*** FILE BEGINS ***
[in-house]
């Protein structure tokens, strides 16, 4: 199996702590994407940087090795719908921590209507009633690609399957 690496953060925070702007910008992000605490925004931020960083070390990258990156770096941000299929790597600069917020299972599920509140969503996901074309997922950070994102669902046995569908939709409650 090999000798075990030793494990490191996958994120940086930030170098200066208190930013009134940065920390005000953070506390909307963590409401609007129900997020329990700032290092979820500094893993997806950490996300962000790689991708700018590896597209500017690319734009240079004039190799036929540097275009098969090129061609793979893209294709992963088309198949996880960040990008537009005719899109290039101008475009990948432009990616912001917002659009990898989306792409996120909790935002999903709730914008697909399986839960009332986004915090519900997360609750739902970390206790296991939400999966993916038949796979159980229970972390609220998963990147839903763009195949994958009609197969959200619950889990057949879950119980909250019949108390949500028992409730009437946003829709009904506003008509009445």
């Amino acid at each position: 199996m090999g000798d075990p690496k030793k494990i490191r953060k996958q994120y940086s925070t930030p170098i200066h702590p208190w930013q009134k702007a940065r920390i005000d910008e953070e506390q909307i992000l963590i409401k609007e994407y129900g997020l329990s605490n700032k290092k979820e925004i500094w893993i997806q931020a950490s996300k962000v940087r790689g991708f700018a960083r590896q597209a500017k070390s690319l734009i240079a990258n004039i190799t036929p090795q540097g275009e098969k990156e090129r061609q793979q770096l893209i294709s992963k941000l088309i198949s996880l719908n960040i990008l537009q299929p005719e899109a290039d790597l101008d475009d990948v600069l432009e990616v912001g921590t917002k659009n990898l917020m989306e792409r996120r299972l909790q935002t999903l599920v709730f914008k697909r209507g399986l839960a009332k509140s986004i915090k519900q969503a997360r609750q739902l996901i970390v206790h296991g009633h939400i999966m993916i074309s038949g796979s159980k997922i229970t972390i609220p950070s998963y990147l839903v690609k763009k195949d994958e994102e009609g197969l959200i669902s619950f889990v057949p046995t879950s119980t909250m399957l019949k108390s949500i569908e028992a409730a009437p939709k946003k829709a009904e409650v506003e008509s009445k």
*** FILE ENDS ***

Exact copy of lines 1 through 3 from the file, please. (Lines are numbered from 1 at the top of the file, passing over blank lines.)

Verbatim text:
[in-house]
């Protein structure tokens, strides 16, 4: 199996702590994407940087090795719908921590209507009633690609399957 690496953060925070702007910008992000605490925004931020960083070390990258990156770096941000299929790597600069917020299972599920509140969503996901074309997922950070994102669902046995569908939709409650 090999000798075990030793494990490191996958994120940086930030170098200066208190930013009134940065920390005000953070506390909307963590409401609007129900997020329990700032290092979820500094893993997806950490996300962000790689991708700018590896597209500017690319734009240079004039190799036929540097275009098969090129061609793979893209294709992963088309198949996880960040990008537009005719899109290039101008475009990948432009990616912001917002659009990898989306792409996120909790935002999903709730914008697909399986839960009332986004915090519900997360609750739902970390206790296991939400999966993916038949796979159980229970972390609220998963990147839903763009195949994958009609197969959200619950889990057949879950119980909250019949108390949500028992409730009437946003829709009904506003008509009445």
């Amino acid at each position: 199996m090999g000798d075990p690496k030793k494990i490191r953060k996958q994120y940086s925070t930030p170098i200066h702590p208190w930013q009134k702007a940065r920390i005000d910008e953070e506390q909307i992000l963590i409401k609007e994407y129900g997020l329990s605490n700032k290092k979820e925004i500094w893993i997806q931020a950490s996300k962000v940087r790689g991708f700018a960083r590896q597209a500017k070390s690319l734009i240079a990258n004039i190799t036929p090795q540097g275009e098969k990156e090129r061609q793979q770096l893209i294709s992963k941000l088309i198949s996880l719908n960040i990008l537009q299929p005719e899109a290039d790597l101008d475009d990948v600069l432009e990616v912001g921590t917002k659009n990898l917020m989306e792409r996120r299972l909790q935002t999903l599920v709730f914008k697909r209507g399986l839960a009332k509140s986004i915090k519900q969503a997360r609750q739902l996901i970390v206790h296991g009633h939400i999966m993916i074309s038949g796979s159980k997922i229970t972390i609220p950070s998963y990147l839903v690609k763009k195949d994958e994102e009609g197969l959200i669902s619950f889990v057949p046995t879950s119980t909250m399957l019949k108390s949500i569908e028992a409730a009437p939709k946003k829709a009904e409650v506003e008509s009445k």